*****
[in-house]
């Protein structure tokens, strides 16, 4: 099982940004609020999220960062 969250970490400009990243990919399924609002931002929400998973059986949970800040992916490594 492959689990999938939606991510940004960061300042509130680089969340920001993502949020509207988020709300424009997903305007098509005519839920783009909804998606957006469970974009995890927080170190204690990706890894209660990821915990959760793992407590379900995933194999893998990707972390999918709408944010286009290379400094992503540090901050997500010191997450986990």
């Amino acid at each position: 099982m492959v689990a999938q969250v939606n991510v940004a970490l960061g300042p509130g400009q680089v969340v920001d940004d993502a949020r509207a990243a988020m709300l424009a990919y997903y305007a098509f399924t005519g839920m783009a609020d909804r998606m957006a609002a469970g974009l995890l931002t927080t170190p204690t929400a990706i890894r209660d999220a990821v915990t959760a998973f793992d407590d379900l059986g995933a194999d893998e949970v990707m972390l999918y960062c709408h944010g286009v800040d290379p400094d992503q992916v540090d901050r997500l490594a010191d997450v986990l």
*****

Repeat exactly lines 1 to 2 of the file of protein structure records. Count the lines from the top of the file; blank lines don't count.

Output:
[in-house]
């Protein structure tokens, strides 16, 4: 099982940004609020999220960062 969250970490400009990243990919399924609002931002929400998973059986949970800040992916490594 492959689990999938939606991510940004960061300042509130680089969340920001993502949020509207988020709300424009997903305007098509005519839920783009909804998606957006469970974009995890927080170190204690990706890894209660990821915990959760793992407590379900995933194999893998990707972390999918709408944010286009290379400094992503540090901050997500010191997450986990």